The effects on people tend to snowball. New mental health needs crop up in the community, and existing mental health issues tend to escalate. Secondary trauma is commonplace as people deal with their own disaster and that of neighbors and friends. Families may be living in shelters, surrounded by strangers sleeping on cots or crowded into a friend or family member's house with a dozen other people — and their pets — in a home possibly without electricity or air. Phone calls won't go through. Food is in short supply.

The community's mental health professionals may be unavailable because they have evacuated, or they simply may be dealing with the same post-disaster issues as those needing help — their organizations and clinics may be damaged or without electricity and full management staff.

Disaster planning is necessary, of course, but it can't fully prepare first-timers for the physical and emotional devastation they will experience themselves and witness in others. Experience has shown us that after a disaster, we should expect and be prepared for disarray, even among ourselves.

People impacted by a disaster are in a mental state of shock. Just as physiological changes take place, so do mental changes. Most fundamentally, people resort to "fight or flight" thinking, often not approaching the reality of their situation through a more rational mindset. This response applies not only to the victims, but also to the organizations and workers offering help. When assisting other organizations, we have seen staff so overwhelmed that basic managerial problem-solving skills can be organizationally compromised.

In her book Five Days at Memorial: Life and Death in a Storm-Ravaged Hospital, Pulitzer Prize-winning journalist Sheri Fink, MD, illustrated the life — and sometimes death — consequences that followed myopic decision-making in a New Orleans hospital after Katrina. Katrina and its aftermath presented an extreme example, but Fink states that despite planning, preparation and drills, the same phenomena recur regularly in the confusion and chaos of a disaster. "There's this blindness that comes in, in a disaster," she said during an NPR "Morning Edition" radio interview. "[T]he real key for people who are seasoned disaster responders, they know. It's just like the military, like you have a plan but then you have to be prepared to change that plan. So it's preparation, but it's also flexibility. And that's so hard to do, but that's why — I mean, my hope is that we can all think about these things in advance."1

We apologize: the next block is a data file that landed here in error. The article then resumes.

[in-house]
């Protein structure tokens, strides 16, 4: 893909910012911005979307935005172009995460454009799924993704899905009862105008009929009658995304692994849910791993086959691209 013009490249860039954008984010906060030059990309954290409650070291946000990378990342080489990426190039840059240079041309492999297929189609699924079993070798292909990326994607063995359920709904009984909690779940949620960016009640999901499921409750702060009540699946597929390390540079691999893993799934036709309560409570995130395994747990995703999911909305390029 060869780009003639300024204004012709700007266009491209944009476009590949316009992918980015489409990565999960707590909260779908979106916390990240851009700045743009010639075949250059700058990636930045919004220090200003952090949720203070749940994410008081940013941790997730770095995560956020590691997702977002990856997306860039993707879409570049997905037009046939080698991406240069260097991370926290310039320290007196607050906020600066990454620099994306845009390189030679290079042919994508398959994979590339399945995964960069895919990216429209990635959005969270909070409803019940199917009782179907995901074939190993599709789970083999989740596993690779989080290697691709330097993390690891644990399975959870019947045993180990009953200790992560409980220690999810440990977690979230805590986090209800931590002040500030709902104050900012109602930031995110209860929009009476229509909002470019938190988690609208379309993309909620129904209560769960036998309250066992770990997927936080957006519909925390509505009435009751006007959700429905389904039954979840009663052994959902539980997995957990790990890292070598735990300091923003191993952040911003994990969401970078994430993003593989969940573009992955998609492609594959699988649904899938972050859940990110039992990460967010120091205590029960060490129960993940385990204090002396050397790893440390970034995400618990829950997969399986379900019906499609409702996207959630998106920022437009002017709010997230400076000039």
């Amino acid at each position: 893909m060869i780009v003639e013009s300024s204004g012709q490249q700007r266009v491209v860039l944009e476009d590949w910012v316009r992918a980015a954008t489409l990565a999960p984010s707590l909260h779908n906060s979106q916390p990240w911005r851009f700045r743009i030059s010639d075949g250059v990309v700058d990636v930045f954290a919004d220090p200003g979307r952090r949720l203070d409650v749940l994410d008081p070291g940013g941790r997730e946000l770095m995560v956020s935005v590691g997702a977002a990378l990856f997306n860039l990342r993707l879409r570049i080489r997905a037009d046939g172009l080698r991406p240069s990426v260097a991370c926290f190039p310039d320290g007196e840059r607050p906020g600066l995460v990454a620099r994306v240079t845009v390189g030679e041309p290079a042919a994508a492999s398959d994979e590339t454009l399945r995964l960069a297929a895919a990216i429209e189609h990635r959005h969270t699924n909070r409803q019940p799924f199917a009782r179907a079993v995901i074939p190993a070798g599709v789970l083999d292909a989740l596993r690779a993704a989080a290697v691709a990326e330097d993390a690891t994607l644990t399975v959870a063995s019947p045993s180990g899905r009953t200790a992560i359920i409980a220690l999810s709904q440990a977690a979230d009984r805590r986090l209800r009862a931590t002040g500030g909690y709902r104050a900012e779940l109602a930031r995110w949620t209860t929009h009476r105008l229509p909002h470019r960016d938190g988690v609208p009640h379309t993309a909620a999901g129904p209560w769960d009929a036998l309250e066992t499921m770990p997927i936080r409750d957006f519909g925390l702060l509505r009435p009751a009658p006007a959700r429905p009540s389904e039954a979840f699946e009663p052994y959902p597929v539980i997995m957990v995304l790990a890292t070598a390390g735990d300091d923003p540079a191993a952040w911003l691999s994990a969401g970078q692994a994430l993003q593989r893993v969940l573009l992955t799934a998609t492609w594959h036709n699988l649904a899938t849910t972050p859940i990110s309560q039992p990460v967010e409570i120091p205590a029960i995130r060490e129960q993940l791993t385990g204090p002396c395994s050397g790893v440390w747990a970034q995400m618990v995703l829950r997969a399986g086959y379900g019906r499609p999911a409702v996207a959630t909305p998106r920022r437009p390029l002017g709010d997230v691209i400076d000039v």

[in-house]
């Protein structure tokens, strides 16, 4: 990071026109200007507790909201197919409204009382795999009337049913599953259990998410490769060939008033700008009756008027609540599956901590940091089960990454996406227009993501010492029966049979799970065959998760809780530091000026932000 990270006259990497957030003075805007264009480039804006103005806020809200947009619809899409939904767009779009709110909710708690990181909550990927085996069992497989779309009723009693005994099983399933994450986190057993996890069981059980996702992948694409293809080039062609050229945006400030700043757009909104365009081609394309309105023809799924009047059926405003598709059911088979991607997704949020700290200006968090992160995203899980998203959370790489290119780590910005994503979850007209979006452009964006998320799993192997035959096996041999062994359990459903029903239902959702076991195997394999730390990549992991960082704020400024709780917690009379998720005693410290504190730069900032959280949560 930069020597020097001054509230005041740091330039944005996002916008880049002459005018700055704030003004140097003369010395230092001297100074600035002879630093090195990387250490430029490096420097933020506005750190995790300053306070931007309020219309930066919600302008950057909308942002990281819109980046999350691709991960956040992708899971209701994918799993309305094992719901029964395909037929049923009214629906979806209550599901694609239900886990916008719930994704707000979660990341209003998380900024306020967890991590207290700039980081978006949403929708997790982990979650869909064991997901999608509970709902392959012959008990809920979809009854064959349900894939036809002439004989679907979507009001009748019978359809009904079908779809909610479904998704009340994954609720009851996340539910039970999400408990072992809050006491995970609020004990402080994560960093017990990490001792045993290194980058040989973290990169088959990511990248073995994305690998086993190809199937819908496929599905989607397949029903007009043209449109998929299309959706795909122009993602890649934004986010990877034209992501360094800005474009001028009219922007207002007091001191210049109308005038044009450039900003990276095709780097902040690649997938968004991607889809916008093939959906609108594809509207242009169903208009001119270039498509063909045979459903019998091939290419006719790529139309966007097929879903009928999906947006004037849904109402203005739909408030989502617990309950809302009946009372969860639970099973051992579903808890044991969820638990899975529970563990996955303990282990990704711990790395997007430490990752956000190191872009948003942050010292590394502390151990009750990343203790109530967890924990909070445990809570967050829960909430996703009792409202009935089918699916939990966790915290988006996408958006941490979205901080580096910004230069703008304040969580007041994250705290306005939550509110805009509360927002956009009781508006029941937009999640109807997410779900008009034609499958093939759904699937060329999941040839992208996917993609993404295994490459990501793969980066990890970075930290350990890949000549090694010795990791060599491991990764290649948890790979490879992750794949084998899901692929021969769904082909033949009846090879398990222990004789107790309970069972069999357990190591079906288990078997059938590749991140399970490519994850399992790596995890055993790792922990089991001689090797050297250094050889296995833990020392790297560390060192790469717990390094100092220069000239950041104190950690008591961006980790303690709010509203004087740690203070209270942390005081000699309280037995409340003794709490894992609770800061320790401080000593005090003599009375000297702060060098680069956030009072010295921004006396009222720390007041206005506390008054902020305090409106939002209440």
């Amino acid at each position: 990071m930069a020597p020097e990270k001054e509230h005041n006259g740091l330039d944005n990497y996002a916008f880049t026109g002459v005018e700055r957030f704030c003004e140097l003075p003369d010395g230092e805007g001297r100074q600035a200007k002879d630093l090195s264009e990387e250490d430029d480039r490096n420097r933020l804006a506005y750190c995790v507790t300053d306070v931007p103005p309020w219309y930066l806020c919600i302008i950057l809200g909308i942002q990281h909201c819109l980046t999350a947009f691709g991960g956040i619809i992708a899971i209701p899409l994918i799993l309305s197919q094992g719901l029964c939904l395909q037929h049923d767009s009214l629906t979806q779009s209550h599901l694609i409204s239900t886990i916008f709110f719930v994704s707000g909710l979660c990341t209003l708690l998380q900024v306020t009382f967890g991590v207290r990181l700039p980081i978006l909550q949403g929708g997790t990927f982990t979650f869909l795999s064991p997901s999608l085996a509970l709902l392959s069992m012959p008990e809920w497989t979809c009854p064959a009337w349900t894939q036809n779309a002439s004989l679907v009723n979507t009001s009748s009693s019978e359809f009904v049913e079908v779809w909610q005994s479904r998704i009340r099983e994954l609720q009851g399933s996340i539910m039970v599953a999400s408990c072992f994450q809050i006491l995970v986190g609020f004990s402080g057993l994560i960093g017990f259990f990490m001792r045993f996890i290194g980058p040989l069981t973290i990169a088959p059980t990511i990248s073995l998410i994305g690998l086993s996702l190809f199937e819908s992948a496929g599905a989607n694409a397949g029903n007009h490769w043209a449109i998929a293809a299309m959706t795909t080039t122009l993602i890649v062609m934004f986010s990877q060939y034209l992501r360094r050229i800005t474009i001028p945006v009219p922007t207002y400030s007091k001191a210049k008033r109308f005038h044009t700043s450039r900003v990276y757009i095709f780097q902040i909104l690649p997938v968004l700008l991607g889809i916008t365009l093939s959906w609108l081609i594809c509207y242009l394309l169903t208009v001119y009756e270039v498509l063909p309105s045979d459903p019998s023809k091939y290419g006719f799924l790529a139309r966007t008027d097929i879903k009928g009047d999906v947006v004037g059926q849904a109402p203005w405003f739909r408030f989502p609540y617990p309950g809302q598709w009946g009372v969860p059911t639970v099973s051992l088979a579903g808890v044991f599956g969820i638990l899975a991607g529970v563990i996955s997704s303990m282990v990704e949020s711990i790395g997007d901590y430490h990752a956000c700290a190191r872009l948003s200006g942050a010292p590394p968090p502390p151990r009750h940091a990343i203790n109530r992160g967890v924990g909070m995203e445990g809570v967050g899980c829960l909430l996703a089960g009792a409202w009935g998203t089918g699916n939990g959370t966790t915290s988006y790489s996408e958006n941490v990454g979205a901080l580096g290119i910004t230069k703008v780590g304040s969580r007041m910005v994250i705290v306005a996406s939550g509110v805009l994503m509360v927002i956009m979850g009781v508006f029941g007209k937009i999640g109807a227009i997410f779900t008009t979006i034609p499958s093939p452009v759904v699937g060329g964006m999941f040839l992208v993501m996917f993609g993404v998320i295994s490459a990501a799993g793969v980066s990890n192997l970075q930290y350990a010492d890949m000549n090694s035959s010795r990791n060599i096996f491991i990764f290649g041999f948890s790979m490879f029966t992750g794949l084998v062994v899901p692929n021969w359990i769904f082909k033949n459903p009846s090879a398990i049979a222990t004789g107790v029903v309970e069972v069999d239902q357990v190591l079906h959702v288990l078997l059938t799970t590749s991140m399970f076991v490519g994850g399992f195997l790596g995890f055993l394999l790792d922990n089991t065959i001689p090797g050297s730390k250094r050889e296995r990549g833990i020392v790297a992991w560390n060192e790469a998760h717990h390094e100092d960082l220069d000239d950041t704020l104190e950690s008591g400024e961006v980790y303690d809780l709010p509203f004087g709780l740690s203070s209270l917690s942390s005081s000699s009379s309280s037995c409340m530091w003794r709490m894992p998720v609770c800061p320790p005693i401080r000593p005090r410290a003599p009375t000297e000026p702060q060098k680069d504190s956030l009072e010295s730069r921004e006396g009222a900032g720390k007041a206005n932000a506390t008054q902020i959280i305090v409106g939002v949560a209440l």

"Disaster blindness" is a typical mental response to trauma, said Paula Davis, LCSW, Catholic Charities of Baton Rouge's clinical director of maternity, adoption and behavioral health services and a teacher at the Louisiana State University School of Social Work.

"People get tunnel vision and have vague glimpses of their surroundings. They shut down and intensely focus on the immediate. They have to do it in order to survive," Davis said.

This is why external help from other communities is absolutely essential in the aftermath of a disaster, and also why the guidance of a therapist can be necessary for individuals who otherwise have never had that need before. And so in the aftermath of a disaster, therapists adapt traditional methods of talk therapy to become crisis intervention counselors.

"I become much more directive," Davis said.

Her first priority is to make sure the clients are taking care of their basic needs — food, shelter and family. After that, therapists can begin to help clients deal with the trauma in adaptive ways.

Davis asks clients to identify methods that have helped them manage stress in the past, and then she helps them mold these methods to their current situation through specific, concrete means. For example, maybe a client has leaned on a brother for support, but now the brother is unreachable. "I'll suggest they write a letter to the brother, even if they can't mail it or get it to him," she said.

Added Sterling, "Our first goal is to help them take care of their basic needs at a time when they may be embarrassed to ask for help. Some people might not even know what they need or understand what happened."  When venturing out, therapists may find themselves responding like paramedics to urgent situations at any moment, in any location. Therapists can find themselves working in shelters without privacy, or maybe from vehicles on the side of a street strewn with rubble, or at emergency distribution sites.

At any time or place in a disaster-impacted area, therapists may see extreme responses to seemingly insignificant situations. For example, Sterling tells of walking past empty freezers in a grocery shortly after Hurricane Katrina brought tens of thousands of evacuees from New Orleans into Baton Rouge. Sterling overheard a shopper complaining because the store had no ice cream, which touched a nerve in another shopper standing next to Sterling.

"She lost her composure," Sterling recalled. "'Ice cream? You're worried about ice cream, and I don't know if my sister is safe! I want my family to be safe!'"